Tuesday, 20 September 2016

Ep 181: Tom Fooks, Phillip Gao (September 19, 2016; originally aired April 11, 2011)

Rounds: Here.

Disclaimer: I watched this episode when it first aired, and although I did not recall any of it I cannot rule out memory being a factor.

We have two new contestants tonight, after Victor Tung's successful retirement in the previous episode.  That's somewhat good for me, given that I'm kind of starting anew after a gap.  First up, taking the champion's seat is Tom Fooks, a law student.  Richard notes that Tom is still at the study stage of the process, but asks what areas of law interest Tom the most.  Tom responds that he first got into studying law through working as a judge's associate last year, in the area of industrial relations, and that is something that he is really keen to get back into.  He takes the rosy view that it is helping employers and employees work together for the best possible outcomes.

Taking the challenger's seat is Phillip Gao, an accounting and finance student who is also a part-time auditor.  Richard informs us that Phillip does voluntary work with youth, and Phillip expands on that -- he is a volunteer with Wesley Mission Victoria, in their Kids Under Kanvas program.  (I sigh at the gratuitous misspelling in the program's name.)  That involves going on weekend outings with disabled children, to such places as Luna Park, the AFL sailing, and such.  Phillip finds it a really rewarding program.

Tom took the early lead by finding a seven-pointer in the first round, and was never headed thereafter.  Phillip really struggled on the words, never managing to find longer than five, and the only round where he managed to outpoint Tom was the second numbers round (where again he scored five points).  Tom's better handling of the letters gave him a comfortable margin, and he was safe going into the conundrum.  Neither contestant could solve it, so the game finished with Tom the victor, 46 to 27.

Round 1: O U I D S T E C N

I had DOTS, DUTIES, OUTSIDE / TEDIOUS, INDUCTS, noted SUCTIONED but knew it was not listed, DISCOUNT, and COUNTIES.  Just after time I finally saw the valid anagram of SUCTIONED: EDUCTIONS (EDUCTION: "the act of educing", where EDUCE means to draw out or elicit).  That immediately led me to see the alternative more common answer of SEDUCTION.  I had been sure that there was a full monty in this mix, but just could not bring it to mind quick enough.

Phillip essays the unusual five of DOUST, which is not valid, but in any case Tom has found COUNTED for seven to take the early points.  David is on point, finding SEDUCTION for nine.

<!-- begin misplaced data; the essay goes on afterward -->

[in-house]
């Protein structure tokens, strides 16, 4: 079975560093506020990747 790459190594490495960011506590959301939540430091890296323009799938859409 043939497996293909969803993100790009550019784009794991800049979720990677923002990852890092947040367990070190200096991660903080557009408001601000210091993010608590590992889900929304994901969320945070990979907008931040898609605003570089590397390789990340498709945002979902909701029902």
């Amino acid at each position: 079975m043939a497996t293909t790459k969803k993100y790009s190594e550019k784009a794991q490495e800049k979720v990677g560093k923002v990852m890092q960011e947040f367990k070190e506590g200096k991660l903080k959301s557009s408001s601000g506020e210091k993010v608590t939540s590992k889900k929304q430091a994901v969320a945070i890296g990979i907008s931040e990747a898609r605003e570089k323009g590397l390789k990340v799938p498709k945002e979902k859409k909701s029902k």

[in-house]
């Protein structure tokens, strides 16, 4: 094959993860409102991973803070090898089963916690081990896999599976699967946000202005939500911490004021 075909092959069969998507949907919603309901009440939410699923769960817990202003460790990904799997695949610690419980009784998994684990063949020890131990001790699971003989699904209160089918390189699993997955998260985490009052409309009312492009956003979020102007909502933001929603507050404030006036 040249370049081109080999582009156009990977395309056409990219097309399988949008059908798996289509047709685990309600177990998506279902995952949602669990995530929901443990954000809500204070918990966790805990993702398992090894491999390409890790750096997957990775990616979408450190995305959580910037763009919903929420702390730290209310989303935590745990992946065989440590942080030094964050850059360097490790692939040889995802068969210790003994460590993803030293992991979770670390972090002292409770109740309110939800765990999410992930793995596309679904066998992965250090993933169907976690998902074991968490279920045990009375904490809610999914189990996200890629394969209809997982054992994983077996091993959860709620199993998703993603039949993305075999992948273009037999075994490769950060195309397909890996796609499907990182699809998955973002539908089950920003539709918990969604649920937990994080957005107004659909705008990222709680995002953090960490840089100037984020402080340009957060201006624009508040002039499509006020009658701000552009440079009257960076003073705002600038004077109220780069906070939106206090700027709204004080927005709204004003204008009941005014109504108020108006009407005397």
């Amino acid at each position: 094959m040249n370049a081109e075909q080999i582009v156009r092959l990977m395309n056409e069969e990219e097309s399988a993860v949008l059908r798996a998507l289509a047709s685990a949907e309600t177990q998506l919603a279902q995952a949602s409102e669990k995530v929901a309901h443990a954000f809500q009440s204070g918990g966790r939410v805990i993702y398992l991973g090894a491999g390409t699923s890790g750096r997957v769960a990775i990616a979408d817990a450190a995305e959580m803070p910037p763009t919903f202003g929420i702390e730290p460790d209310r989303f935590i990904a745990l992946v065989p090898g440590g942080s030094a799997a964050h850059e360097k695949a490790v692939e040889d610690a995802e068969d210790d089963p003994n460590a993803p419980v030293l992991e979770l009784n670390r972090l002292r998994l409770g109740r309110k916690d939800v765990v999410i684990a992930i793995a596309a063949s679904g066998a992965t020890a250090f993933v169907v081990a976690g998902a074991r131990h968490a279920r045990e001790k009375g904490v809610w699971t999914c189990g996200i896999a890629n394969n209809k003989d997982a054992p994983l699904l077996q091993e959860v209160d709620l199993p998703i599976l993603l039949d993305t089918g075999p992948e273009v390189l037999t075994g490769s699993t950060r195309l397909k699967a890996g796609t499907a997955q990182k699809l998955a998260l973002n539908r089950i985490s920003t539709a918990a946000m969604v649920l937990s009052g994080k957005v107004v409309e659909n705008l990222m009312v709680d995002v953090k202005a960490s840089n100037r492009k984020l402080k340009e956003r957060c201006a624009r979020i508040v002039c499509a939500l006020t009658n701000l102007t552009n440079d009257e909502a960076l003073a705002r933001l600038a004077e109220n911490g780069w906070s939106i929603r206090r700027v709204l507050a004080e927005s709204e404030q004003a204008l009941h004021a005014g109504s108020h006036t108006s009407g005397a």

SEDUCTION / EDUCTIONS are the only nines.  The other eights here are EDUCTION, CONDUITS / NOCTUIDS (NOCTUID being any one of a certain family of moths), and CONTUSED.

Phillip: [invalid -- DOUST]

Scores: Tom 0 (7), Phillip 0, me 8

Round 2: O P E O L E G T C

Yuck, what a mix.  I had POLE, ELOPE, and TOPEE ("(in India) a helmet of sola pith").

Phillip has found PEEL for four, but again Tom takes the points by finding ELOPE for five.  David has managed to go one better by finding the six of OCELOT.

OCELOT is the only six.  The other fives are ELECT, COOPT, COOEE, TELCO, CLEPE (an archaic word: "to call; name"; it is perhaps most familiar in its past tense with variant spelling: YCLEPT), CLEPT (past tense of CLEPE), and GLEET ("a thin, morbid discharge, as from a wound").

Phillip: PEEL

Scores: Tom 5 (12), Phillip 0, me 13

Round 3: Target 897 from 25 100 3 9 2 2

Hardly a challenging round -- everyone finds 897 = 9*100 - 3 in short order.

Tom: 897
Phillip: 897
Me: 897
Lily: 897

Scores: Tom 15 (22), Phillip 10, me 23

First break: MOTEL TEE ("You can't make one of these without breaking a few eggs")

That would be an OMELETTE.

David's talk is about the words quorum and agenda.

Round 4: U B A I A C B S R

I had BASIC, wondered about CARIBS (only listed with a capital letter), CURIAS, and was dubious about ARABICS (I was thinking as a possible generalisation of GUM ARABIC; in any case, it is not valid).  Unfortunately for me, the plural form of CURIA ("one of the political subdivisions of each of the three tribes of ancient Roman citizens") is given explicitly as CURIAE, so CURIAS is not valid.  After time I checked up on AIRBUS, and it is acceptable.

Phillip has been completely flummoxed by this set of letters, and has nothing to declare.  Tom has found BASIC for five, extending his lead to 17 points; Phillip is in a fair amount of trouble at this point.  David once again has found a better answer, this time the six of ABACUS.

The best answer here is the eight of BABIRUSA ("an Indonesian swine [...]").  There is also a seven: BICARBS.  The other sixes are BICARB, RABBIS, SCARAB, BUSBAR ("an electrical conductor having low resistance connecting several like points in an electrical system, frequently used to supply power to various points"), and ACARUS ("a mite").

Phillip: [no answer]
Me: [invalid -- CURIAS]